Ever been told your IBS symptoms are all in your head?
They might be, but in a much more literal way.
Irritable bowel syndrome (IBS) is a disorder defined by abdominal pain and bloating, as well as constipation and/or diarrhea. It affects 13-20% of Canadians, with more women than men diagnosed. IBS is regarded as a functional disorder because the symptoms arise from the way the digestive system works, rather than detectable structural abnormalities, as is the case with inflammatory bowel disease, where the intestines become notably inflamed.
However, new research1 shows that there could be a physiological aspect to IBS, but it lies in the brain, not the gut. The study, published recently in the journal, Gastroenterology, set out to discover whether there are any differences between the brains of individuals with IBS and those without it. Researchers have conducted similar studies on individuals with other functional disorders where persistent pain is one of the main symptoms, including fibromyalgia, chronic lower back pain, headaches and migraines, and chronic pain in the vulva. Most of the evidence they collected from these studies pointed to structural abnormalities in regions within the brain that may be important in regulating pain. Since IBS is similar to these disorders, the researchers hypothesized that IBS patients could have similar brain abnormalities.
This small study consisted of 55 females with IBS and 48 female controls. The researchers found that the women with IBS had abnormal changes in gray matter density when compared to the controls. Gray matter is found in regions of the brain that involve a number of neurological processes, including our perception of senses, as well as our muscle control, memory, emotions, and speech.2 After analyzing images of the women’s brains, the researchers found differences (increases or decreases) in gray matter density in areas involved in regulation of attention and emotions, and in areas responsible for regulating pain perception. These differences in gray matter density may cause IBS patients to feel more pain than individuals without the disease, and may contribute to problems with suppressing pain. The changes in gray matter were only in specific locations; the IBS patients had the same overall gray matter density as the controls, but it was distributed differently. They found these changes in patients who described their main symptom as pain, although it didn’t matter whether they had diarrhea, constipation, or both.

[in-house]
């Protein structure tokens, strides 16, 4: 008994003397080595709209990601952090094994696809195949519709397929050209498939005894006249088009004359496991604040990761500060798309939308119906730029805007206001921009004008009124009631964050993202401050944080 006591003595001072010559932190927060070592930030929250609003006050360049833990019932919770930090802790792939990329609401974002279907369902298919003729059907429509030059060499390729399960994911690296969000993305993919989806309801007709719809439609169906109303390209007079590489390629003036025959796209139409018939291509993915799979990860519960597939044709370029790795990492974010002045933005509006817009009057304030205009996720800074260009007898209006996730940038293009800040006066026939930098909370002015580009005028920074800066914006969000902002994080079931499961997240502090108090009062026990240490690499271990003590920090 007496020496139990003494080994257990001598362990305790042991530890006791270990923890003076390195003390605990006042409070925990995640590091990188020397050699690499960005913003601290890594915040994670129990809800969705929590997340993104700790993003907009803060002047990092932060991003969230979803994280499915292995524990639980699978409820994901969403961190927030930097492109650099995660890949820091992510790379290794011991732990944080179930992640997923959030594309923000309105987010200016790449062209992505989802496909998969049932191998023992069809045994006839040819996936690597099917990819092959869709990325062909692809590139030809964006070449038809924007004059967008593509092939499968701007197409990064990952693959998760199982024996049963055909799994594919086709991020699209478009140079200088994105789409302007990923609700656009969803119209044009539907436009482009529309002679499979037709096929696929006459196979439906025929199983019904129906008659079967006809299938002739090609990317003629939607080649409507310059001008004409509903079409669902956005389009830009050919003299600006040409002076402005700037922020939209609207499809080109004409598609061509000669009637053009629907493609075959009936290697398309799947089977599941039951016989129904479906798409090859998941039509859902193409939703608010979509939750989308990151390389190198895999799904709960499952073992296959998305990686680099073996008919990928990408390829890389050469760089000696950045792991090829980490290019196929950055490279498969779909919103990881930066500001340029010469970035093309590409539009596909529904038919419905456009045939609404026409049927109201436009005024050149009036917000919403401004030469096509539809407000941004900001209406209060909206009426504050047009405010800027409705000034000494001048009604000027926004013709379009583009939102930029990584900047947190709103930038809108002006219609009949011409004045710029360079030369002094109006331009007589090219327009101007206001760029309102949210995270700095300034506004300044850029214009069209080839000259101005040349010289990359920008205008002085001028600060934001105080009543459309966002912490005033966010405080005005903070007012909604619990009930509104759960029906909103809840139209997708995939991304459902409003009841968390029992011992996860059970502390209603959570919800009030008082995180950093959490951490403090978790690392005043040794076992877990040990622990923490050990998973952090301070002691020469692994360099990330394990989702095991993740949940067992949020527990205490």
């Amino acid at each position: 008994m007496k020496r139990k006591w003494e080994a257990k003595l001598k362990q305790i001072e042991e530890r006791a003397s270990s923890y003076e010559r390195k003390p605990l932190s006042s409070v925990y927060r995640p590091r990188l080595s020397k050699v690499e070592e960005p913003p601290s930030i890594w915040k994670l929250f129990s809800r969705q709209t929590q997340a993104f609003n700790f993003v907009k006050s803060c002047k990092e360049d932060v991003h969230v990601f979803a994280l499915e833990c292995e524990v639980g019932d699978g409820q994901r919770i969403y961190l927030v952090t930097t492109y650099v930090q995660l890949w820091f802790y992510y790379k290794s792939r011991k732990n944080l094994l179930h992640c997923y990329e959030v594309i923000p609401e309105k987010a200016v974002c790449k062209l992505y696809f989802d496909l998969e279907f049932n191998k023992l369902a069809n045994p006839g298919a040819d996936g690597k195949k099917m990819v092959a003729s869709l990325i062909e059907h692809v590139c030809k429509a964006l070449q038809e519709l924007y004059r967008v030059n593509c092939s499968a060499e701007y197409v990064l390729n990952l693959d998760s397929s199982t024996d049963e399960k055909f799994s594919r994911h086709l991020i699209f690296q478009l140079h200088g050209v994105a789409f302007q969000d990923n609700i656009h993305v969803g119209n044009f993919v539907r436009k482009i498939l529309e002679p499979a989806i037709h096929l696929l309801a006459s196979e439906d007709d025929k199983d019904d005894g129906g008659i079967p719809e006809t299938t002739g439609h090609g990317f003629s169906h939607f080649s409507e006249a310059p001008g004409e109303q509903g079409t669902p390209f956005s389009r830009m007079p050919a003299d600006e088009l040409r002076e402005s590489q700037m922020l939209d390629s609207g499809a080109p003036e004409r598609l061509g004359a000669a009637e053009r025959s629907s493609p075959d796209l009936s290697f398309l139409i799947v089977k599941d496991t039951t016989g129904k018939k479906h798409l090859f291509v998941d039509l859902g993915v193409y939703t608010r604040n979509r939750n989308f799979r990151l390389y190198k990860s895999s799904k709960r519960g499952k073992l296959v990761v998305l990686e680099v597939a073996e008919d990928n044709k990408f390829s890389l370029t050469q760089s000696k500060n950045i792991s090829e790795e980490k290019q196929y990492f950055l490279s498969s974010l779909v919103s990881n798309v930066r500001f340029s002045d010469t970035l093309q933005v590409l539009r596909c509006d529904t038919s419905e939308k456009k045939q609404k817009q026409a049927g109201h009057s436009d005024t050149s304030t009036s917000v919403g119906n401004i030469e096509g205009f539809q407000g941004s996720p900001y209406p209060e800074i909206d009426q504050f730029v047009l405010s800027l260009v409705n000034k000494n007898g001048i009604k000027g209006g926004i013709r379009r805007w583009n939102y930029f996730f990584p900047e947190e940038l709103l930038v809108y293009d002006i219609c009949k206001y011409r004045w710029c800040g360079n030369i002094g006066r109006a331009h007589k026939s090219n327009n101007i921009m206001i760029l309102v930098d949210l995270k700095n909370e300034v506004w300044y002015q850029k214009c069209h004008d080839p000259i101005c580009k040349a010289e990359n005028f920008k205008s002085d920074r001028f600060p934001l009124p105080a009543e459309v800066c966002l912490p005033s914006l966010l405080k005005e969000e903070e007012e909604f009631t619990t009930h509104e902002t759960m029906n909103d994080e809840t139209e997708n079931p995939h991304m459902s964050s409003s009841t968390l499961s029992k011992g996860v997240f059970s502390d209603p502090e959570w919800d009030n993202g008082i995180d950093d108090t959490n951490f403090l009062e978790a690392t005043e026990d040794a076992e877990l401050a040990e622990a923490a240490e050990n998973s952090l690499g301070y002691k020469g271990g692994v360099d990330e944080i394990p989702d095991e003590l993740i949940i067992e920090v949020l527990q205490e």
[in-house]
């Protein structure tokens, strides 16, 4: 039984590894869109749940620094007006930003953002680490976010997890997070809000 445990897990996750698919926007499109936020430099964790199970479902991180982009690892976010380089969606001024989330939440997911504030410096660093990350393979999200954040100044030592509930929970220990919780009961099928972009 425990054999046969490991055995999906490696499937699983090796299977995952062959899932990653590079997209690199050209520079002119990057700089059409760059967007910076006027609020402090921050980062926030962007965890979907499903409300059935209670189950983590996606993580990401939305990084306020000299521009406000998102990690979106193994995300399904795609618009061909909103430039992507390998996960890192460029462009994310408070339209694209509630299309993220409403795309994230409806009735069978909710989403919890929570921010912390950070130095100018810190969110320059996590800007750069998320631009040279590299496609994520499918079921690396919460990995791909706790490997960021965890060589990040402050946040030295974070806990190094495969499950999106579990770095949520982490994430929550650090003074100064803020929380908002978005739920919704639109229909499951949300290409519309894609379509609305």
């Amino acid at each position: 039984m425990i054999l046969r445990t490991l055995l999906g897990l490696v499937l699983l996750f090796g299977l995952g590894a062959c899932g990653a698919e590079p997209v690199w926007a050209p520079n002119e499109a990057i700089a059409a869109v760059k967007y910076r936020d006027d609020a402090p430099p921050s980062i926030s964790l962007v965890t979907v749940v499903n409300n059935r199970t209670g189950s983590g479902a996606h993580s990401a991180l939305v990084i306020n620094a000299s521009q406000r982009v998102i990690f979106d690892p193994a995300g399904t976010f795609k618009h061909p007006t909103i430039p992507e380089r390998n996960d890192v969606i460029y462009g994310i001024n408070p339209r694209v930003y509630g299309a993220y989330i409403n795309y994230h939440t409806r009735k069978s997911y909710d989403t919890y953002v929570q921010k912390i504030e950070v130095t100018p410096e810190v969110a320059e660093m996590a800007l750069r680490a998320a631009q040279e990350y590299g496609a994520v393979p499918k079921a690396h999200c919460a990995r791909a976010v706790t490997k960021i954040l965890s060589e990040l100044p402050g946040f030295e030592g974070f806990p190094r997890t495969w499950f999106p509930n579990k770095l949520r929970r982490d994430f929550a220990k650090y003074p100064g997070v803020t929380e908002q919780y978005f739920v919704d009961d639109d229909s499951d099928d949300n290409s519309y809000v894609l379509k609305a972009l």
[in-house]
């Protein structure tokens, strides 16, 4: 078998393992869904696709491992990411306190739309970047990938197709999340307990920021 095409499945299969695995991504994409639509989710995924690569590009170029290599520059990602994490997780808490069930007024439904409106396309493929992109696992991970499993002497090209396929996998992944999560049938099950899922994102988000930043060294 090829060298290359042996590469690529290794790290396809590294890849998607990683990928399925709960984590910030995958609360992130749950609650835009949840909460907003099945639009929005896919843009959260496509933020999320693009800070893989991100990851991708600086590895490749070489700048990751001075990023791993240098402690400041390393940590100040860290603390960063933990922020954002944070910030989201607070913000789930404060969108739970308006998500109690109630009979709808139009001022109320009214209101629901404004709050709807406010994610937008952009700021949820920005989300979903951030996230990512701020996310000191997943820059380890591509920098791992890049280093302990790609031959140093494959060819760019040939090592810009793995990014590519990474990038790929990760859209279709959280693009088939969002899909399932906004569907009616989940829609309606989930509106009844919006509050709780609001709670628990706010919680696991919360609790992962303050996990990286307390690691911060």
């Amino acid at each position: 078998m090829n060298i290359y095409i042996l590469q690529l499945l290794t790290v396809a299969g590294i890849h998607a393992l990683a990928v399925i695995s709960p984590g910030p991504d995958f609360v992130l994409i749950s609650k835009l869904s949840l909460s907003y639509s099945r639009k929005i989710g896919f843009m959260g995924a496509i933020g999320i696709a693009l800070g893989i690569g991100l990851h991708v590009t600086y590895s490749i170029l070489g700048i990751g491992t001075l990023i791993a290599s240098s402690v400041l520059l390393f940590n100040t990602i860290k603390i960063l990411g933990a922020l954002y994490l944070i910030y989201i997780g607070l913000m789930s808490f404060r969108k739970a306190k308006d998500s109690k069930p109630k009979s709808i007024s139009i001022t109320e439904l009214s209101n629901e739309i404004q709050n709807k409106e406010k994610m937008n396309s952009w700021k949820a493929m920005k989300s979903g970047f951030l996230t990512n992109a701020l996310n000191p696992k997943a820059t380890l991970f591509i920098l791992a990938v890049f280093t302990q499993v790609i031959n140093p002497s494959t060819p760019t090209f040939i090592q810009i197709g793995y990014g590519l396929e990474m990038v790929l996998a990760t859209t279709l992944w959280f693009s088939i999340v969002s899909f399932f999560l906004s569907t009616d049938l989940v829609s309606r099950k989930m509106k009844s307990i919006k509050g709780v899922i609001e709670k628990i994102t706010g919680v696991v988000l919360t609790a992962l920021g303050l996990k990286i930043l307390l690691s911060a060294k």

Even though their results showed distinct differences between the patients with IBS and the control group, the researchers are not sure whether the changes in gray matter could have lead to IBS, are a result of IBS, or have no bearing. Since this study was small, more research is needed to answer these questions, as well as to test if these differences are also present in men. In addition, the researchers believe it is important to find out if the changes are genetic, and therefore present in relatives without symptoms of IBS.
Nevertheless, the results of this study are of interest for individuals suffering with IBS, as they shine a new light on our currently limited knowledge of this disorder, and may help medical professionals devise more efficient treatment plans for IBS patients in the future.